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BART Police Chief Retires With Rider Safety Concerns On The Rise

OAKLAND (KPIX 5) -- After two years on the job, BART Police Chief Carlos Rojas retired after working his last day on the job was Monday.

His retirement comes at a tough time for the transit agency with many passengers expressing concerns about whether they're safe riding the BART system.

Rojas said his proudest achievement as chief was his implementation of a fare inspection program designed to catch fare cheats. As part of the program, inspectors cite riders who cannot show proof of fare payment. Rojas said the jury is still out on whether the program is working and admitted there simply are not enough fare inspectors.

"At the end of the day, you have a very large system which spans four counties, soon to be five, and we currently have 16 fare inspectors that are budgeted for the entire system," he said. "But I think it's a good start."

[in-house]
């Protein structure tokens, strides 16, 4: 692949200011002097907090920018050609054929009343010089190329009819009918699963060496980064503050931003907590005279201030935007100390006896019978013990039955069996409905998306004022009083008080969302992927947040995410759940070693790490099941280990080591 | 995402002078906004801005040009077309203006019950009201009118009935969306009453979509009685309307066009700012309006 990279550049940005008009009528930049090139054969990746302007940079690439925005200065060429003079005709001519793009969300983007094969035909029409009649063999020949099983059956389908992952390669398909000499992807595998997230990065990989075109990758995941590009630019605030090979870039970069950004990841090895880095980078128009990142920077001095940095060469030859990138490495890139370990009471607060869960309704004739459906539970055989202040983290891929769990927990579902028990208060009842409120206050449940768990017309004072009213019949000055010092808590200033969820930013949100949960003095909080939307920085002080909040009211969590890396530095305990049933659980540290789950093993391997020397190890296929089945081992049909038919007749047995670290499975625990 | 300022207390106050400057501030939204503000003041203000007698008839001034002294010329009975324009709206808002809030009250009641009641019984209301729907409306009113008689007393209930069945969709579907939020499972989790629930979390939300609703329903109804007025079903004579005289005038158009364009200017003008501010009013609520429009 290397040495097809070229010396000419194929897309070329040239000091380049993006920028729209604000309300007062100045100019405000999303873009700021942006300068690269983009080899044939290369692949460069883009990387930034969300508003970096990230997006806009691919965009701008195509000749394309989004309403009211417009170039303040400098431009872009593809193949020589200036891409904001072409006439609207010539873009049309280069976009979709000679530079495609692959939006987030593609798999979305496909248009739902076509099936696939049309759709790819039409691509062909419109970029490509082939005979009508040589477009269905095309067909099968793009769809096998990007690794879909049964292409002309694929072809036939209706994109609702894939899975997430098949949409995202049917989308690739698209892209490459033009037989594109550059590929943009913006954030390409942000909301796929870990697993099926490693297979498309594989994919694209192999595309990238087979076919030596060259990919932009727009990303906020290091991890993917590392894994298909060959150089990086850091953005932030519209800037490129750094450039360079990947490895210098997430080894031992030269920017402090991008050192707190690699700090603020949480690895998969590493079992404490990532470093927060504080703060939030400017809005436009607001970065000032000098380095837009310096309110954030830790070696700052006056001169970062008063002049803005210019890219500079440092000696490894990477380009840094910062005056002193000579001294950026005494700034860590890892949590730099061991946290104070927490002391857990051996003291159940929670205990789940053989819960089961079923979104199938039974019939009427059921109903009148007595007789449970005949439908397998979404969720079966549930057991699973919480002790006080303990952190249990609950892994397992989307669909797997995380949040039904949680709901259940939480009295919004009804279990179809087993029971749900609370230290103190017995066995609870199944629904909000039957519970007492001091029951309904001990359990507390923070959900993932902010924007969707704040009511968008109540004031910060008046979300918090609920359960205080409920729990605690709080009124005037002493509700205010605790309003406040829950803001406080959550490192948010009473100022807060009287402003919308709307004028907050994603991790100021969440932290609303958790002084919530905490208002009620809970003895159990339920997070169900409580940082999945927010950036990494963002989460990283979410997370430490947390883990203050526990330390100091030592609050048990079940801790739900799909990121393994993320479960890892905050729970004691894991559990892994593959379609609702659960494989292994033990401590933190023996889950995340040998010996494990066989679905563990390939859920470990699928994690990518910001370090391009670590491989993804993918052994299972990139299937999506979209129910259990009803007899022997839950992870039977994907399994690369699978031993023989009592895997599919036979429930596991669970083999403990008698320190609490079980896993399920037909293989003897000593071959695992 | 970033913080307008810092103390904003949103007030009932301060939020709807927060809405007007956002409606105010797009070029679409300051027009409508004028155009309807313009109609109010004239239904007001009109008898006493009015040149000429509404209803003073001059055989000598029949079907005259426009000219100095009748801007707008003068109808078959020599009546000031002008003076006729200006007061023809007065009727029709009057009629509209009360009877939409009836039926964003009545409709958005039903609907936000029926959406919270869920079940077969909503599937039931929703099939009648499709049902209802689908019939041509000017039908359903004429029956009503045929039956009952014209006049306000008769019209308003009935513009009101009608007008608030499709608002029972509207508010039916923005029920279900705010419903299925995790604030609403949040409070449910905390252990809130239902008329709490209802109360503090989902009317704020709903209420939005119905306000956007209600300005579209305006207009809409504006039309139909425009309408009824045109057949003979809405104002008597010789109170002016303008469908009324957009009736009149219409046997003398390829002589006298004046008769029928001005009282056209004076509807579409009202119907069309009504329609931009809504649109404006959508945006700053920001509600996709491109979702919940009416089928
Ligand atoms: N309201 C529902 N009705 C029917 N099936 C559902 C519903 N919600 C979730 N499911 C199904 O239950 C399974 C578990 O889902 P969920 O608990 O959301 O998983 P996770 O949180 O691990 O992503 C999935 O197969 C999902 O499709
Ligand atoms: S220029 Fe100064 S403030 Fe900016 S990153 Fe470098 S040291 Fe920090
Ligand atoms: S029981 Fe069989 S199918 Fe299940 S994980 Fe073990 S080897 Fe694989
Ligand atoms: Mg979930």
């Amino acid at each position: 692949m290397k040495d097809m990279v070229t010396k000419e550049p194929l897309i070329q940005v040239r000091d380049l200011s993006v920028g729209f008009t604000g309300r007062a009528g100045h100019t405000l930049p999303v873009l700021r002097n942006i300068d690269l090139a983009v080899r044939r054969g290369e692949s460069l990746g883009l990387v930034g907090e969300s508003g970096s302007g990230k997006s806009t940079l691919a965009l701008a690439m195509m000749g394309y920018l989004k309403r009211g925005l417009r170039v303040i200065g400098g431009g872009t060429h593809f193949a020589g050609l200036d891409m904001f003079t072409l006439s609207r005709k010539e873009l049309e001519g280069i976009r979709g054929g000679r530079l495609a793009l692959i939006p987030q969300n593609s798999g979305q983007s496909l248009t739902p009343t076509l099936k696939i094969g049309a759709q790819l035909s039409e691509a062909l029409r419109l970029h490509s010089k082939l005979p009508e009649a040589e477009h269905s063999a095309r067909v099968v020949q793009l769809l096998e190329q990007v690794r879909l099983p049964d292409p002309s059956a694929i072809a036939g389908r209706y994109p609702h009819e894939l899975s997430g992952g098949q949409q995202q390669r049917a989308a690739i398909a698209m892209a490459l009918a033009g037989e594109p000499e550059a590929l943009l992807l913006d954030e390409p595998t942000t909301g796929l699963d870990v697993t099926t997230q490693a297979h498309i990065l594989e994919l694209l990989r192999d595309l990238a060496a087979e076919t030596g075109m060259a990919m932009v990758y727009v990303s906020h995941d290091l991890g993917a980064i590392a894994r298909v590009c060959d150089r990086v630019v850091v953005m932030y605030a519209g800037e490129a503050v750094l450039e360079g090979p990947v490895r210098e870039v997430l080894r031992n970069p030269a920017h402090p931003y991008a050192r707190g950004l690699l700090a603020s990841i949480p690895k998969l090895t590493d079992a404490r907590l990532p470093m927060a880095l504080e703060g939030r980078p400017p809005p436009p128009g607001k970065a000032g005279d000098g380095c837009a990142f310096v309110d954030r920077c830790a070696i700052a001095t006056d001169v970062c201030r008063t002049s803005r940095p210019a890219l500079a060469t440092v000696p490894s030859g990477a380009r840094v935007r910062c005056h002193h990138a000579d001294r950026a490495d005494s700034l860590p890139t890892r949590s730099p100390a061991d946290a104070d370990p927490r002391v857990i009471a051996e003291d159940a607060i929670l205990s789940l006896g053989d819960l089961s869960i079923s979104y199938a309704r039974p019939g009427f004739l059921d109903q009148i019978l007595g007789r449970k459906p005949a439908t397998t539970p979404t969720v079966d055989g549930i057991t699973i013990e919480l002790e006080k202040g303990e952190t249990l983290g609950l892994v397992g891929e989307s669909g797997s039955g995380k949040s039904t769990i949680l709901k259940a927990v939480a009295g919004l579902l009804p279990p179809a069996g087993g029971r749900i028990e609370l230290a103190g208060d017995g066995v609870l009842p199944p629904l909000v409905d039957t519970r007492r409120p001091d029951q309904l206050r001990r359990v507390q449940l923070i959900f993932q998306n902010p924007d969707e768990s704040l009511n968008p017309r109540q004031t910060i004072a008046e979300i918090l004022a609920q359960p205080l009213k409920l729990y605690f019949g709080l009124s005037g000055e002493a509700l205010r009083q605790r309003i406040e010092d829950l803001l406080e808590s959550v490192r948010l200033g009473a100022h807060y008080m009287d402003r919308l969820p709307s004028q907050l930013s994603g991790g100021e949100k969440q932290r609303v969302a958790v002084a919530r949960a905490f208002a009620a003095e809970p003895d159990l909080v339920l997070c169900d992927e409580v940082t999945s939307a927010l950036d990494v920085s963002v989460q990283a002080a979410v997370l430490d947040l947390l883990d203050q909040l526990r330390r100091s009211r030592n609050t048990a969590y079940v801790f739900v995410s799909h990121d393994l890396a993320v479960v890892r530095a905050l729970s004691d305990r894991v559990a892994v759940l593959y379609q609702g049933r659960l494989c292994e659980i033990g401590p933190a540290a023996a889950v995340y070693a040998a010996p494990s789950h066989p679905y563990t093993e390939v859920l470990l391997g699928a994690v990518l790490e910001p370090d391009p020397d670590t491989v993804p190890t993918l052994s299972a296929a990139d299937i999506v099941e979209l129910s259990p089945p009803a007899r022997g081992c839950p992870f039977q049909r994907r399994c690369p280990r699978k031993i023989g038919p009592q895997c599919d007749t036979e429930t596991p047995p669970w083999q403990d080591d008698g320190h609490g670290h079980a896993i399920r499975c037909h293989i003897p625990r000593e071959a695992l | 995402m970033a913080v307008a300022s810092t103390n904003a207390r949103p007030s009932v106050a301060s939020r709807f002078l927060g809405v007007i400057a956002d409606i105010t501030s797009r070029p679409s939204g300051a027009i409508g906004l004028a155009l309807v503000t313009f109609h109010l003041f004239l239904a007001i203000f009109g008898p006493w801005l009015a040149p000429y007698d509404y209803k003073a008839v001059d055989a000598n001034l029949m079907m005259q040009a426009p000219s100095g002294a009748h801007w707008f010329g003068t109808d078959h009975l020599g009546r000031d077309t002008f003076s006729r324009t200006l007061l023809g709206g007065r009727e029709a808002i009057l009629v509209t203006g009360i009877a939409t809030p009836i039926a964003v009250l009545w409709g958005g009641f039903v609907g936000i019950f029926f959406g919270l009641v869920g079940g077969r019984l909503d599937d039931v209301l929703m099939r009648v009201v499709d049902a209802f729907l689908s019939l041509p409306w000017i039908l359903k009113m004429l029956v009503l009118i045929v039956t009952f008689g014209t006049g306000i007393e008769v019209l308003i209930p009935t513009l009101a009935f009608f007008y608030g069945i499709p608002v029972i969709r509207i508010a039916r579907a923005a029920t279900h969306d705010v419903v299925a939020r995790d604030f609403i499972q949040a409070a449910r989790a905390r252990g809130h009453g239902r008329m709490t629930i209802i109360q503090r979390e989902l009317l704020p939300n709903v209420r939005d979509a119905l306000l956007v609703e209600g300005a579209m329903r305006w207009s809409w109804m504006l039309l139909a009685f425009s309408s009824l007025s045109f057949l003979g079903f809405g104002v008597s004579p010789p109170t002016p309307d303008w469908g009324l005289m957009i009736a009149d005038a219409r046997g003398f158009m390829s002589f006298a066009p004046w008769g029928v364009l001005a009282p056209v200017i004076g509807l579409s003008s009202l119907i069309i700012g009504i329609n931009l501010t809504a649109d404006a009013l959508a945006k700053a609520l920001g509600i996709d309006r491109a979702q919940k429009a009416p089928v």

In two years on the job, Rojas' tenure bore mixed results. In one weekend last year, there were three homicides, including the murder of Nia Wilson. 2018 also saw a spike in violent crime on BART, especially cell phone thefts. Rojas said he believes his department made progress on violent crime,

"But I think there's more progress to be made and a lot of that is tied into our ability to better staff the BART police department," he pointed out.

Rojas did have success in adding more officers to the department. With him at the helm, the number of officer vacancies dropped 50 percent. He set a goal of adding 15 new officers each fiscal year for the next five years.

But BART riders who spoke to KPIX 5 at MacArthur station, where Nia Wilson was murdered, said Rojas' changes have not made the trains safer.

"I mean it's not safe," said Jalissa Williams, who refuses to catch BART after dark alone. "I saw someone try to push someone onto the tracks once," she added.

Williams said she would like BART stations to have additional lighting.

Rider Milton Waters said he wants BART to tackle the homeless problem.  Other riders said they would like to see at least one officer at each station at all times.

"Frankly, the only time I see BART police, they're are hanging out, shooting the breeze in the parking lot," said Waters.

Rojas said he hopes to spend more time with his family in southern California in retirement and he has plans to travel and continue running marathons.

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